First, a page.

Manfred, Clark divergent views point to lengthy lockout
Arlington, Texas — Hours into Major League Baseball's first work stoppage in 26 years, Commissioner Rob Manfred and union head Tony Clark presented diametrically opposed views of each side's negotiating positions that point to a lengthy lockout.
In separate news conferences less than a day into baseball's ninth work stoppage, Manfred said the union's proposal for greater free agency and wider salary arbitration would damage small-market teams.
Clark, the first former player to head the union, accused Manfred of "misrepresentations" in his letter to fans explaining the lockout, and said "it would have been beneficial to the process to have spent as much time negotiating in the room as it appeared it was spent on the letter."
"It's unnecessary to continue the dialogue," Clark said of the lockout. "At the first instance in some time of a bumpy water, the recourse was a strategic decision to lock players out."
The dispute threatens the start of spring training on Feb. 16 and opening day on March 31.
In many ways, after 26 1/2 years of labor peace the sides have reverted to the bitter squabbling that marked eight work stoppages from 1972-95, including a 7 1/2-month strike that wiped out the 1994 World Series.
Owners locked out players at 12:01 a.m. Thursday following the expiration of the sport's five-year collective bargaining agreement.
"If you play without an agreement, you are vulnerable to a strike at any point in time," Manfred said. "What happened in 1994 is the MLBPA picked August, when we were most vulnerable because of the proximity of the large revenue dollars associated with the postseason. We wanted to take that option away and try to force the parties to deal with the issues and get an agreement now."
Players gained salary arbitration in 1974 and free agency two years later, and most of the previous disputes centered on the rise of big salaries caused by both, along with demands, mostly by small- and middle-market owners, to control costs and increase their competitive ability.
Management gained an ever-increasing series of restraints over the last two decades, such as a luxury tax on high payrolls, leading to a decrease in average salary during the latter years of the most recent labor deal.
Now players want more liberalized free agency and arbitration, leading to a confrontation.
"It's a whole list of topics that they've told us they will not negotiate," said Bruce Meyer, the players' chief lawyer. "They will not agree, for example, to expand salary arb eligibility. They will not agree to any path for any player to achieve free agency earlier. They will not agree to anything that would allow players to have additional ways to get service time to combat service-time manipulation. They told us on all of those things they will not agree."
Since 1976, players can become free agents after six seasons of major league service. The players' association proposed starting with the 2023-24 offseason that it changes to six years or five years and age 30.5, with the age in the second option dropping to 29.5 starting in 2025-26.
Players want arbitration eligibility to decrease to two years of service, its level until the mid-1980s.
Central to the strife is the union's anger over a larger number of teams in recent seasons jettisoning veterans in favor of rebuilding while accumulating prospects. Teams sometimes conclude rebuilding — the players call it tanking — is a preferred strategy for long-term success, even though it can rankle their fans.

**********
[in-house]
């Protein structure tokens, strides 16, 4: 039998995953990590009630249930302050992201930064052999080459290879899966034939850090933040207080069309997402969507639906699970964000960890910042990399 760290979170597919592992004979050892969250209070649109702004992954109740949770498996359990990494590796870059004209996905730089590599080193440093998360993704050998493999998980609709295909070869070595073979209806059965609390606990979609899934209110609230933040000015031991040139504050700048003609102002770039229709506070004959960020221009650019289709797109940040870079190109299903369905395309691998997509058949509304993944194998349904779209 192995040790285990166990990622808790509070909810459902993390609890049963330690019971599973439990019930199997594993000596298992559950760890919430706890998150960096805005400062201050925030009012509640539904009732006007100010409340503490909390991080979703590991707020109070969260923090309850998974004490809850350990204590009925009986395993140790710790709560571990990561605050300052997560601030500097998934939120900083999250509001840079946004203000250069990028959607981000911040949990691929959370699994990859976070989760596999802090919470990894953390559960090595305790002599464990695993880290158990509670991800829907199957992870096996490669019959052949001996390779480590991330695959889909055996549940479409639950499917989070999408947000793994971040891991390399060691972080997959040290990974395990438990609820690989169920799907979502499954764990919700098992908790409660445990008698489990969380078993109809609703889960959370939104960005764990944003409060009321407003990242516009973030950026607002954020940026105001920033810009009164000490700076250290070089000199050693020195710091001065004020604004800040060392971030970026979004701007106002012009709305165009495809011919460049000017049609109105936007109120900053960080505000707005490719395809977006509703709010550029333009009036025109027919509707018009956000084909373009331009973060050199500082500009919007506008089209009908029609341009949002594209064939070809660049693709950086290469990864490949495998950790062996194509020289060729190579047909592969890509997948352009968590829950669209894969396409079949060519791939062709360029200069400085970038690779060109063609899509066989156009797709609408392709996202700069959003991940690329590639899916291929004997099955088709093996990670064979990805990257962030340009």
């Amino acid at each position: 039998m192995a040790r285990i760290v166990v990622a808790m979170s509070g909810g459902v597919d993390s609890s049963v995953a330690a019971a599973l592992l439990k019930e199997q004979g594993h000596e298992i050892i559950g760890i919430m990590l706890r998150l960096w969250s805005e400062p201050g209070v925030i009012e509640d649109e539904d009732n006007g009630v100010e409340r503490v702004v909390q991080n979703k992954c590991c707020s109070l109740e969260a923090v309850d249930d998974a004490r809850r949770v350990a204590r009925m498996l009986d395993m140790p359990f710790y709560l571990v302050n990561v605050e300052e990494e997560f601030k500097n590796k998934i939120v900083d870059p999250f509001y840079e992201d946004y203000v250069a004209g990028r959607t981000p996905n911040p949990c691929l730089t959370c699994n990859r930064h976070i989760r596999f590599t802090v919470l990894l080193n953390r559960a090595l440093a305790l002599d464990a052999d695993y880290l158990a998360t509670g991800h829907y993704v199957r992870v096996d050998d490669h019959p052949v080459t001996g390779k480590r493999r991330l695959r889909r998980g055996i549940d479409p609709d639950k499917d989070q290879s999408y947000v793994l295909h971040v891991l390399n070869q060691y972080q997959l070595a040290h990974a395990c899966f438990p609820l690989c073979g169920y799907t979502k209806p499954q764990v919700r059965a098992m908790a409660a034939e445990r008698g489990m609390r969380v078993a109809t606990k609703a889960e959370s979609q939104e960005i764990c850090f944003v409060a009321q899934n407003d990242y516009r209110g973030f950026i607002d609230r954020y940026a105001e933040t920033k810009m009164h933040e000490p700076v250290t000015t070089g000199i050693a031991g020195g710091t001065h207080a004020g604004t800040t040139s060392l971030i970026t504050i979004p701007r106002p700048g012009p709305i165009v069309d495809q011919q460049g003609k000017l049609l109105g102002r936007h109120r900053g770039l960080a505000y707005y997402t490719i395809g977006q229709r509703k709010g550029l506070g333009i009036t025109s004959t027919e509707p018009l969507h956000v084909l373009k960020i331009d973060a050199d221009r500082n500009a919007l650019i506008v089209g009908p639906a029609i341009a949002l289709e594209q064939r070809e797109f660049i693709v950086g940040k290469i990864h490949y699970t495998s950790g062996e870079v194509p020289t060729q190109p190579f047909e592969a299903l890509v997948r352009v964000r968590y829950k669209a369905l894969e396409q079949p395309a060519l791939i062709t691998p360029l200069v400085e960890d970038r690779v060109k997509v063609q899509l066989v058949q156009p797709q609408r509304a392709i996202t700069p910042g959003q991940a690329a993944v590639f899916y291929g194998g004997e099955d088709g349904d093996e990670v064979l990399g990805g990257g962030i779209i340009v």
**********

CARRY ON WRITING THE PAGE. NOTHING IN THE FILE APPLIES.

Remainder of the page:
"We feel our proposals would positively affect competitive balance, competitive integrity," Meyer said. "We've all seen in recent years the problem with teams that don't seem to be trying their hardest to win games or put the best teams on the field."
In the signing scramble ahead of the lockout, teams committed $1 billion to contracts on Wednesday, including six nine-figure agreements that raised the total to nine in the last month and total spending to $2.5 billion since Oct. 1.
"The fact that this year there seems to be more activity sooner by clubs in free agency than a normal year raises more questions than it answers about all the other years," Meyer said. "One good week of free agency doesn't address all the negative trends that we've seen."
MLB would keep existing free-agency provision or change eligibility to age 29.5.
"We already have teams in smaller markets that struggle to compete," Manfred said. "Shortening the period of time that they control players makes it even harder for them to compete. It's also bad for fans in those markets. The most negative reaction we have is when a player leaves via free agency. We don't see that, making it earlier, available earlier, we don't see that as a positive."
Clark spoke at the hotel where negotiations broke off and Manfred about 14 miles away at Globe Life Field, home of the Texas Rangers.
"The players' association, as is their right, made an aggressive set of proposals in May, and they have refused to budge from the core of those proposals," Manfred said. "Things like a shortened reserve period, a $100 million reduction in revenue sharing and salary arbitration for the whole two-year class are bad for the sport, bad for the fans and bad for competitive balance."
An agreement by early-to-mid-March is needed for a full season.
"Speculating about drop dead deadlines at this point, not productive," Manfred said. "So I'm not going to do it."
Negotiations have made little to no progress since they began last spring. Manfred said a lockout was management's only tool to speed the process.
"People need pressure sometimes to get to an agreement," Manfred said. "Candidly, we didn't feel that sense of pressure from the other side during the course of this week."
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